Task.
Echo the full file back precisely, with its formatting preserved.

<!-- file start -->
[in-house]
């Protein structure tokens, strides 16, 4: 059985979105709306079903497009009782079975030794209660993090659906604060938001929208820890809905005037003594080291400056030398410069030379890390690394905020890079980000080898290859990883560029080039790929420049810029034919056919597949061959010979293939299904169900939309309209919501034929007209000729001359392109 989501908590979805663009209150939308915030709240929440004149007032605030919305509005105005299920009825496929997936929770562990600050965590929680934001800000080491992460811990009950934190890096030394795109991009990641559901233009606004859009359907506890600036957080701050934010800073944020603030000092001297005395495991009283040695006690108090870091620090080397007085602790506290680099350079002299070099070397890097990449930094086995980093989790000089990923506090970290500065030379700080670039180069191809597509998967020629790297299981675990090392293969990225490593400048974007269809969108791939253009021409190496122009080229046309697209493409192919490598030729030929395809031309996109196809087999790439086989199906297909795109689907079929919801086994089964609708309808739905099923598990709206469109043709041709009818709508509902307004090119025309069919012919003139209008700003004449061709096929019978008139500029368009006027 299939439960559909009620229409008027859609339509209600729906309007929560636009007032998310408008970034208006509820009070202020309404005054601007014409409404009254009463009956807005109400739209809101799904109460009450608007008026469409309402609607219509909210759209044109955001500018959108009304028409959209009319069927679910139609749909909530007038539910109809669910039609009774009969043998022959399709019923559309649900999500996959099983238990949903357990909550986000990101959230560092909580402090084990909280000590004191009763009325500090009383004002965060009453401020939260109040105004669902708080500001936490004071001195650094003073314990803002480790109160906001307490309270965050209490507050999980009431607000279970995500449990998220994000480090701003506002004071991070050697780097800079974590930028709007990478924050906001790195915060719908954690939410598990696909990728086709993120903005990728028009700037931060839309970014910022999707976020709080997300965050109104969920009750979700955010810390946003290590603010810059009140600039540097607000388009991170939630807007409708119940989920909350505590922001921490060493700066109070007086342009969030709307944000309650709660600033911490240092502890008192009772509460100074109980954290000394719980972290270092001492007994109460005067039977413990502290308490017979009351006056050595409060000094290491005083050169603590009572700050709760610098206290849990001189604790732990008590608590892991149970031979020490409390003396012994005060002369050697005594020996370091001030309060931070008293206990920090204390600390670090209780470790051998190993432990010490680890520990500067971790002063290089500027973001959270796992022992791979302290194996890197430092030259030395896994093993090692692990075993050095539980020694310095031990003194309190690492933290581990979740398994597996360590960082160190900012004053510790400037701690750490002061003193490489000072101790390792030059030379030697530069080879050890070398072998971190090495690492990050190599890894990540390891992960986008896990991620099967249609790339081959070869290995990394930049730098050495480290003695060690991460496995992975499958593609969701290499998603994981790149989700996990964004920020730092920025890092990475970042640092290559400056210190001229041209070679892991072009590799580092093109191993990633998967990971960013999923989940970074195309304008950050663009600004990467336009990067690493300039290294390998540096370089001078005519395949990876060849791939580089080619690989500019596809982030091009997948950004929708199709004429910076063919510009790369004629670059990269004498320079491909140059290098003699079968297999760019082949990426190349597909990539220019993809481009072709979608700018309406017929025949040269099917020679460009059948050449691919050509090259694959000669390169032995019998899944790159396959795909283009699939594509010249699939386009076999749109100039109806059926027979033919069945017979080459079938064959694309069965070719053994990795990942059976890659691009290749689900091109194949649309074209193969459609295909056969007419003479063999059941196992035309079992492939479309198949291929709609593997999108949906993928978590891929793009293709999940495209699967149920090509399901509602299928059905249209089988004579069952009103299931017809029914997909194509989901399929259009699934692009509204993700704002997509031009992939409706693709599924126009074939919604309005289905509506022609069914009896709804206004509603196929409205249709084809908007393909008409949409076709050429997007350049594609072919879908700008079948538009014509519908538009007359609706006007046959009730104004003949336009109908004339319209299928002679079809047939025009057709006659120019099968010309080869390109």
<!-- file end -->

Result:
[in-house]
């Protein structure tokens, strides 16, 4: 059985979105709306079903497009009782079975030794209660993090659906604060938001929208820890809905005037003594080291400056030398410069030379890390690394905020890079980000080898290859990883560029080039790929420049810029034919056919597949061959010979293939299904169900939309309209919501034929007209000729001359392109 989501908590979805663009209150939308915030709240929440004149007032605030919305509005105005299920009825496929997936929770562990600050965590929680934001800000080491992460811990009950934190890096030394795109991009990641559901233009606004859009359907506890600036957080701050934010800073944020603030000092001297005395495991009283040695006690108090870091620090080397007085602790506290680099350079002299070099070397890097990449930094086995980093989790000089990923506090970290500065030379700080670039180069191809597509998967020629790297299981675990090392293969990225490593400048974007269809969108791939253009021409190496122009080229046309697209493409192919490598030729030929395809031309996109196809087999790439086989199906297909795109689907079929919801086994089964609708309808739905099923598990709206469109043709041709009818709508509902307004090119025309069919012919003139209008700003004449061709096929019978008139500029368009006027 299939439960559909009620229409008027859609339509209600729906309007929560636009007032998310408008970034208006509820009070202020309404005054601007014409409404009254009463009956807005109400739209809101799904109460009450608007008026469409309402609607219509909210759209044109955001500018959108009304028409959209009319069927679910139609749909909530007038539910109809669910039609009774009969043998022959399709019923559309649900999500996959099983238990949903357990909550986000990101959230560092909580402090084990909280000590004191009763009325500090009383004002965060009453401020939260109040105004669902708080500001936490004071001195650094003073314990803002480790109160906001307490309270965050209490507050999980009431607000279970995500449990998220994000480090701003506002004071991070050697780097800079974590930028709007990478924050906001790195915060719908954690939410598990696909990728086709993120903005990728028009700037931060839309970014910022999707976020709080997300965050109104969920009750979700955010810390946003290590603010810059009140600039540097607000388009991170939630807007409708119940989920909350505590922001921490060493700066109070007086342009969030709307944000309650709660600033911490240092502890008192009772509460100074109980954290000394719980972290270092001492007994109460005067039977413990502290308490017979009351006056050595409060000094290491005083050169603590009572700050709760610098206290849990001189604790732990008590608590892991149970031979020490409390003396012994005060002369050697005594020996370091001030309060931070008293206990920090204390600390670090209780470790051998190993432990010490680890520990500067971790002063290089500027973001959270796992022992791979302290194996890197430092030259030395896994093993090692692990075993050095539980020694310095031990003194309190690492933290581990979740398994597996360590960082160190900012004053510790400037701690750490002061003193490489000072101790390792030059030379030697530069080879050890070398072998971190090495690492990050190599890894990540390891992960986008896990991620099967249609790339081959070869290995990394930049730098050495480290003695060690991460496995992975499958593609969701290499998603994981790149989700996990964004920020730092920025890092990475970042640092290559400056210190001229041209070679892991072009590799580092093109191993990633998967990971960013999923989940970074195309304008950050663009600004990467336009990067690493300039290294390998540096370089001078005519395949990876060849791939580089080619690989500019596809982030091009997948950004929708199709004429910076063919510009790369004629670059990269004498320079491909140059290098003699079968297999760019082949990426190349597909990539220019993809481009072709979608700018309406017929025949040269099917020679460009059948050449691919050509090259694959000669390169032995019998899944790159396959795909283009699939594509010249699939386009076999749109100039109806059926027979033919069945017979080459079938064959694309069965070719053994990795990942059976890659691009290749689900091109194949649309074209193969459609295909056969007419003479063999059941196992035309079992492939479309198949291929709609593997999108949906993928978590891929793009293709999940495209699967149920090509399901509602299928059905249209089988004579069952009103299931017809029914997909194509989901399929259009699934692009509204993700704002997509031009992939409706693709599924126009074939919604309005289905509506022609069914009896709804206004509603196929409205249709084809908007393909008409949409076709050429997007350049594609072919879908700008079948538009014509519908538009007359609706006007046959009730104004003949336009109908004339319209299928002679079809047939025009057709006659120019099968010309080869390109």